Freedom and Football

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“People don’t get mad when people are shot or killed, but they’re getting mad because a football player is kneeling or raising a fist,” said Melendez, who is African-American. “The double standard is crazy.” This quote comes from a story in the New York Times from a fan at the Jets game.

This weekend was the third week of the NFL season and one television commentator said, “President Trump goes for cheap applause”. He does that and more. He chooses to divide Americans by race, gender, and national origin. He chooses to start divisive debates about who is a “good” American and who isn’t as if he has the power beyond the bully pulpit to make such a decision. It is as if our democratic system of checks and balances, our laws, the Bill of Rights and the Constitution are his alone to interpret. Yes, he likes applause and plays to crowds of supporters caught up in the moment. I presume those supporters would fight for their rights if they felt at risk of losing them. When President Trump has been rendered powerless at the job he was elected to do, he vigorously attacks those he deems powerless to divert attention from his failings. This is the “give them red meat and they won’t notice your failure” approach to leadership. The NFL players and owners stood, kneeled and displayed the resistance to the President’s divisive remarks and hateful behavior that we who love America should emulate. Their demonstration reflected a peaceful but loud and bold resistance.

For those who want athletes to be quiet and just play the game, they should consider the historic relationship between athletes and activism. It was important for John Carlos and Tommie Smith during the 1968 Summer Olympics and it is important to Venus and Serena Williams who are advocates of equal pay for women tennis players. As Americans, we have the right to decide when we speak up, kneel, stand or sit despite who likes it or not. Treasury Secretary Steven Mnuchin surely must have known this, so must United Nations Ambassador Nikki Haley, HUD Secretary Ben Carson and other Cabinet members who reflect the diversity that makes America great.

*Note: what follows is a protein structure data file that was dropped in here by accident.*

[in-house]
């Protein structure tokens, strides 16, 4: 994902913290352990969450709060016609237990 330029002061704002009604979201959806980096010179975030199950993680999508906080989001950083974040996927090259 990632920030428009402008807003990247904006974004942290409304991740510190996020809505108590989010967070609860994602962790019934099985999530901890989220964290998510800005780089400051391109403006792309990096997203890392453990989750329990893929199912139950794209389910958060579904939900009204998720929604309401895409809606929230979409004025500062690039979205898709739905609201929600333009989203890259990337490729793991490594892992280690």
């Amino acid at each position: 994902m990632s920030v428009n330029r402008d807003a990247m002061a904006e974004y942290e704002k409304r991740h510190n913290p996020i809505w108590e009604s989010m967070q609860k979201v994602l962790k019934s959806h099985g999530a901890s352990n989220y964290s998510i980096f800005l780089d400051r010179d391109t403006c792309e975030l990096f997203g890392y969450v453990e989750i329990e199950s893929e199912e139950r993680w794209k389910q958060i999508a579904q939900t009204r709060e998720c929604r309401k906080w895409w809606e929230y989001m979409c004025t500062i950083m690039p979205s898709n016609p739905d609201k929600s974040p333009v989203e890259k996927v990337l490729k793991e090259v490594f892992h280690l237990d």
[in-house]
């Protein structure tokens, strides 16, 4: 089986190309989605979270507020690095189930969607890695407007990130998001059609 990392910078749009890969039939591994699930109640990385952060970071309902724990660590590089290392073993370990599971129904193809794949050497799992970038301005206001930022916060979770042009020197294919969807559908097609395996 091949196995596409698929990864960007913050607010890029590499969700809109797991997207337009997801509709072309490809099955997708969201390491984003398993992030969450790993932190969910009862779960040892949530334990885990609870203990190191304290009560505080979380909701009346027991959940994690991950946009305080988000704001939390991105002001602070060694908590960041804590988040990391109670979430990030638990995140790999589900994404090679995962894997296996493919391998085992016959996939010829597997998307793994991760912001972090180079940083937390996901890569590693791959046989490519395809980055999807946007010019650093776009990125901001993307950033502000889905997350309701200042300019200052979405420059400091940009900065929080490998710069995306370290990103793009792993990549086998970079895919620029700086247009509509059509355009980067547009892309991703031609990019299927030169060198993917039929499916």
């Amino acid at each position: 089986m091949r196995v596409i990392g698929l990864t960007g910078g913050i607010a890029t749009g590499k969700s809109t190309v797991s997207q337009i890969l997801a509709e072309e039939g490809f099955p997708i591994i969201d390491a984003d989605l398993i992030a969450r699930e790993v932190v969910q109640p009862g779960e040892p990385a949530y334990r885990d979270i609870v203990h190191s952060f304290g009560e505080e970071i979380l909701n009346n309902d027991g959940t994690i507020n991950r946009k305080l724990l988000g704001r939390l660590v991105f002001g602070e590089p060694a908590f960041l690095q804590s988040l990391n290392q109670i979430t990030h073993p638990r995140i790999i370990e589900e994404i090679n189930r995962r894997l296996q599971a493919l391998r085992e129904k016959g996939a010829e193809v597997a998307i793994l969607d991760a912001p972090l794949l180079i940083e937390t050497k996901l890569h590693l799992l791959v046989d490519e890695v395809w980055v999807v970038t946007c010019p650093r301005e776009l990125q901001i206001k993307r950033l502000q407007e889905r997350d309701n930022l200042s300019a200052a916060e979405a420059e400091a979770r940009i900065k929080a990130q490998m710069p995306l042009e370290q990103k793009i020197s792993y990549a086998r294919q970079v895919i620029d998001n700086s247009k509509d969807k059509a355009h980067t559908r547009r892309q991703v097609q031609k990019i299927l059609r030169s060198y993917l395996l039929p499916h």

It is in times like this that we remember Martin Luther King Jr.’s powerful words from a Birmingham Jail, “We will have to repent in this generation not merely for the vitriolic words and actions of the bad people, but for the appalling silence of the good people.”

Practicing the politics of divisiveness

A  friend who contributed the post below expresses our concern if the hateful and divisive language of President Trump’s campaign will empower some Americans to threaten and discriminate against women, Muslims, African Americans, those with disabilities and ordinary folks. Just ask around and there are more and more stories like the customer who told a sales clerk in a tech store to “speak English or the story below.